we can do high quality public-interest research by working directly with the public rather than begging companies for permission
After a century of scandals over corporate influence on research in medicine, public health, nutrition, and climate change, many institutions accept industry money while trying to protect researchers from substantive influence. These mechanisms include undirected gifts, research fellowships/grants, industry labs, consortia like the Partnership on AI, corporate foundations like Google.org, and many others. But remember: even when companies don’t directly tell researchers what to study or alter findings, they set the agenda with topic-specific grants and decisions about which applications to fund.
Good work is expensive, so researchers and institutions take funds from industry while trying to stay independent-minded. Examples include convenors of people and ideas like Data & Society, the MIT Media Lab, the New America Foundation, Princeton’s Center for IT Policy, etc. To work well, these organizations need to be (a) useful enough for companies to invest, (b) critical enough to be trusted by the public, and (c) have institutional protections for intellectual freedom.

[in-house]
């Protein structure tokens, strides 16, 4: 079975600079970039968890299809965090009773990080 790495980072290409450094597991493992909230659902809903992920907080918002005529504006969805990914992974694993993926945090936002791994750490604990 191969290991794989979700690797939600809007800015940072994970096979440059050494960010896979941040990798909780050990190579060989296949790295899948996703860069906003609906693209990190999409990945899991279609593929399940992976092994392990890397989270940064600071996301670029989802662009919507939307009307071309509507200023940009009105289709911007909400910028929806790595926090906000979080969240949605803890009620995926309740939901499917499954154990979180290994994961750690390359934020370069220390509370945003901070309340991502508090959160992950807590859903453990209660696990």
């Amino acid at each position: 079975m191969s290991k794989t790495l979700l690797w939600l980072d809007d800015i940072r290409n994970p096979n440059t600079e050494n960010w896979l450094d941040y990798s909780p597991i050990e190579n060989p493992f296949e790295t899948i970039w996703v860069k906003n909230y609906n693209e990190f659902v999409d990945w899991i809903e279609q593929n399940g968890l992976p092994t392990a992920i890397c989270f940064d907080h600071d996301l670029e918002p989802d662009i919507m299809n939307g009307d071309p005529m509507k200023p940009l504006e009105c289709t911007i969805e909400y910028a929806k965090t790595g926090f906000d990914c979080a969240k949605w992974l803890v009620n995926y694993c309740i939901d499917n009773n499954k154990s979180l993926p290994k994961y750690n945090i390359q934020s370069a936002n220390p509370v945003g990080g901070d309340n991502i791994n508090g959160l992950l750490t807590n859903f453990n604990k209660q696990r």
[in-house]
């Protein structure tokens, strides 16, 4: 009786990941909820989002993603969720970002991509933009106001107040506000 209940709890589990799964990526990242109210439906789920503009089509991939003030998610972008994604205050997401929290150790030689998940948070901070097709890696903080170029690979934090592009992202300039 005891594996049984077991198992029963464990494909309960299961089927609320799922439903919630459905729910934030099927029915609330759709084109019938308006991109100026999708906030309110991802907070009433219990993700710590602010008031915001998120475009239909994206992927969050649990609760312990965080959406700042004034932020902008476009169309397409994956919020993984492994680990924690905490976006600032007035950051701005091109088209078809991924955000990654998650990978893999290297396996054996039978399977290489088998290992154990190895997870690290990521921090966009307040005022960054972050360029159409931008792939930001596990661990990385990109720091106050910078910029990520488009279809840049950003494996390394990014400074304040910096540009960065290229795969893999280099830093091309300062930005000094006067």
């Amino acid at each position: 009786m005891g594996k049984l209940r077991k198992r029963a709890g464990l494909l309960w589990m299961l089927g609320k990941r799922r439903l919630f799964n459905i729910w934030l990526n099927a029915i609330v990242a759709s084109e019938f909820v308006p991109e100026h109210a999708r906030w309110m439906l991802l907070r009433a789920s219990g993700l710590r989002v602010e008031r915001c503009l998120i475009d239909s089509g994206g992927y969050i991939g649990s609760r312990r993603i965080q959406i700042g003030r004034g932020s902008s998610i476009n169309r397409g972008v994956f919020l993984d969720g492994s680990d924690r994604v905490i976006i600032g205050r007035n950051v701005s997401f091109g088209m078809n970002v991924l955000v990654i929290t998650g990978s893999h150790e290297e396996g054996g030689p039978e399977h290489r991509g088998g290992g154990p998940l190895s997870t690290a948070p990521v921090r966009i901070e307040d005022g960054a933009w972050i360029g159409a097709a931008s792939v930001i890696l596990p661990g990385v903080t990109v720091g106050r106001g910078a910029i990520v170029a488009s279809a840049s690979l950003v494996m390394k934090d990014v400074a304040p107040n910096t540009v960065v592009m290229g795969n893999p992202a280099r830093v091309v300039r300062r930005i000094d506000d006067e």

Managing Integrity & Credibility
At CAT Lab, public trust is one of our most precious resources. Like other research organizations, we work to manage the integrity and credibility of our research.
Integrity refers (among other things) to our independence in the questions we ask and how we ask them. By avoiding funding from companies that we might study, we protect ourselves from funding-related influence, both conscious and unconscious. Instead, we prioritize relationships and collaboration with the communities we hope our research will serve.
Credibility is even harder to manage and protect than integrity– it refers to the perceived independence of our research. Many people have learned from experience to mistrust the tech industry. Numerous scandals, including Cambridge Analytica and the Facebook emotion contagion study, have also given the public reason to mistrust researchers.